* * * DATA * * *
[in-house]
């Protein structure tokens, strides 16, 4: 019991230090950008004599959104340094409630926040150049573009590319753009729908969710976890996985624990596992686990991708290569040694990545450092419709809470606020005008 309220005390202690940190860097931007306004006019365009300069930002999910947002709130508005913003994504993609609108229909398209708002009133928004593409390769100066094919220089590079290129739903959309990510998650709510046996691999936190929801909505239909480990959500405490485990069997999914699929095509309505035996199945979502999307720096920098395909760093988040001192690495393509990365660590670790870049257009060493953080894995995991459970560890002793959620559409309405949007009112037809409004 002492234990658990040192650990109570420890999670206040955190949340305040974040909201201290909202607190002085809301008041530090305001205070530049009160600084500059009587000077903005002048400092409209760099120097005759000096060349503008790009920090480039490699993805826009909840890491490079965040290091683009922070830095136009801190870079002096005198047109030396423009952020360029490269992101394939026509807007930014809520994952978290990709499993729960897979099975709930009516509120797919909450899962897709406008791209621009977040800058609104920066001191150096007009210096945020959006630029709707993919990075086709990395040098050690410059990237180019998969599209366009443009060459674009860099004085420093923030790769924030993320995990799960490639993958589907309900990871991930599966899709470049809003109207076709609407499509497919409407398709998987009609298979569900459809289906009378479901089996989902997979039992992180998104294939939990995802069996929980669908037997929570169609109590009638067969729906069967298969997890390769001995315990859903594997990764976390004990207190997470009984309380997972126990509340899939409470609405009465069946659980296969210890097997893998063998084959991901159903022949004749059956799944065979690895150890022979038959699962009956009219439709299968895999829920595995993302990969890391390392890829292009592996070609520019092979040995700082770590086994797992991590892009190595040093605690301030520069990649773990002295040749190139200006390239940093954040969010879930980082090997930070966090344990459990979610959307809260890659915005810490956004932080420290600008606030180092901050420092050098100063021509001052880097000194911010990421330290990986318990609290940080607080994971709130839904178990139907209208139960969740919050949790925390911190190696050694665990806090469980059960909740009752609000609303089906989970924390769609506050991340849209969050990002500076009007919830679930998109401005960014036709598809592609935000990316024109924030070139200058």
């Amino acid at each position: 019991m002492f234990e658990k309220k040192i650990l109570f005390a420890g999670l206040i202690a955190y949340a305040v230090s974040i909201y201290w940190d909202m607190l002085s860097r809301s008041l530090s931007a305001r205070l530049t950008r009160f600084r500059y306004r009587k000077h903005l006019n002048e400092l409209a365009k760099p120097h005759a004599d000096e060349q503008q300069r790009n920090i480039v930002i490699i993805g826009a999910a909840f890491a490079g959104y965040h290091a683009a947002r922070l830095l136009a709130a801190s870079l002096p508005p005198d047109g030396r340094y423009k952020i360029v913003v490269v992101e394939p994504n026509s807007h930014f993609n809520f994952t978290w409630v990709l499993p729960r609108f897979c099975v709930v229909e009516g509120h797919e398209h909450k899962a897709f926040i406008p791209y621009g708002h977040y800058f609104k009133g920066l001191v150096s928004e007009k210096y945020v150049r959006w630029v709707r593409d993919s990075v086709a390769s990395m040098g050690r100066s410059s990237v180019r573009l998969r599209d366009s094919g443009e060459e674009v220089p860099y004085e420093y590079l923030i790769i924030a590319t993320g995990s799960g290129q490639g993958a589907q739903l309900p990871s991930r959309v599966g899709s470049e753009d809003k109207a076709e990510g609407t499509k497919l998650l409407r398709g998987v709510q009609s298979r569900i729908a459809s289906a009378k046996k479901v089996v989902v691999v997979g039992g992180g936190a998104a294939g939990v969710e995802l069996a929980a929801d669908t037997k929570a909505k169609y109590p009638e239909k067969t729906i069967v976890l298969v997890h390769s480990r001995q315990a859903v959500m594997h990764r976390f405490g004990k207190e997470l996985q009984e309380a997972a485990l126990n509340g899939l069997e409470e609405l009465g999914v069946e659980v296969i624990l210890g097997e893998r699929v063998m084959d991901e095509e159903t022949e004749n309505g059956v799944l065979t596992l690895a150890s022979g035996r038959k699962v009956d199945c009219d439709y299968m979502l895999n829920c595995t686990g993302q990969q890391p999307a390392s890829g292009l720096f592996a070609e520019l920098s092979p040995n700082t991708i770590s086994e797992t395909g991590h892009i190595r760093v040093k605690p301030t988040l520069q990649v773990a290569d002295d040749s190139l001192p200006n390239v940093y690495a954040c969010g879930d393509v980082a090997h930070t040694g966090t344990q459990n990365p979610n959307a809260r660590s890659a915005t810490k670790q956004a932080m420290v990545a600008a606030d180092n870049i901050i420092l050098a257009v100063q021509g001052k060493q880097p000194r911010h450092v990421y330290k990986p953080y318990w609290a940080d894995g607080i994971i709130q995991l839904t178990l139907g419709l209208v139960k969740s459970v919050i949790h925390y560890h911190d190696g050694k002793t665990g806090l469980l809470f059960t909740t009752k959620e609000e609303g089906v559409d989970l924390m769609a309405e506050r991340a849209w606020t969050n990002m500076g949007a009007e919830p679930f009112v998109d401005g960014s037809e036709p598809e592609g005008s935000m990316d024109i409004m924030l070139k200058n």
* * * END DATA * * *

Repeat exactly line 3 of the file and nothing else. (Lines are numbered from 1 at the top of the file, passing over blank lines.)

């Amino acid at each position: 019991m002492f234990e658990k309220k040192i650990l109570f005390a420890g999670l206040i202690a955190y949340a305040v230090s974040i909201y201290w940190d909202m607190l002085s860097r809301s008041l530090s931007a305001r205070l530049t950008r009160f600084r500059y306004r009587k000077h903005l006019n002048e400092l409209a365009k760099p120097h005759a004599d000096e060349q503008q300069r790009n920090i480039v930002i490699i993805g826009a999910a909840f890491a490079g959104y965040h290091a683009a947002r922070l830095l136009a709130a801190s870079l002096p508005p005198d047109g030396r340094y423009k952020i360029v913003v490269v992101e394939p994504n026509s807007h930014f993609n809520f994952t978290w409630v990709l499993p729960r609108f897979c099975v709930v229909e009516g509120h797919e398209h909450k899962a897709f926040i406008p791209y621009g708002h977040y800058f609104k009133g920066l001191v150096s928004e007009k210096y945020v150049r959006w630029v709707r593409d993919s990075v086709a390769s990395m040098g050690r100066s410059s990237v180019r573009l998969r599209d366009s094919g443009e060459e674009v220089p860099y004085e420093y590079l923030i790769i924030a590319t993320g995990s799960g290129q490639g993958a589907q739903l309900p990871s991930r959309v599966g899709s470049e753009d809003k109207a076709e990510g609407t499509k497919l998650l409407r398709g998987v709510q009609s298979r569900i729908a459809s289906a009378k046996k479901v089996v989902v691999v997979g039992g992180g936190a998104a294939g939990v969710e995802l069996a929980a929801d669908t037997k929570a909505k169609y109590p009638e239909k067969t729906i069967v976890l298969v997890h390769s480990r001995q315990a859903v959500m594997h990764r976390f405490g004990k207190e997470l996985q009984e309380a997972a485990l126990n509340g899939l069997e409470e609405l009465g999914v069946e659980v296969i624990l210890g097997e893998r699929v063998m084959d991901e095509e159903t022949e004749n309505g059956v799944l065979t596992l690895a150890s022979g035996r038959k699962v009956d199945c009219d439709y299968m979502l895999n829920c595995t686990g993302q990969q890391p999307a390392s890829g292009l720096f592996a070609e520019l920098s092979p040995n700082t991708i770590s086994e797992t395909g991590h892009i190595r760093v040093k605690p301030t988040l520069q990649v773990a290569d002295d040749s190139l001192p200006n390239v940093y690495a954040c969010g879930d393509v980082a090997h930070t040694g966090t344990q459990n990365p979610n959307a809260r660590s890659a915005t810490k670790q956004a932080m420290v990545a600008a606030d180092n870049i901050i420092l050098a257009v100063q021509g001052k060493q880097p000194r911010h450092v990421y330290k990986p953080y318990w609290a940080d894995g607080i994971i709130q995991l839904t178990l139907g419709l209208v139960k969740s459970v919050i949790h925390y560890h911190d190696g050694k002793t665990g806090l469980l809470f059960t909740t009752k959620e609000e609303g089906v559409d989970l924390m769609a309405e506050r991340a849209w606020t969050n990002m500076g949007a009007e919830p679930f009112v998109d401005g960014s037809e036709p598809e592609g005008s935000m990316d024109i409004m924030l070139k200058n």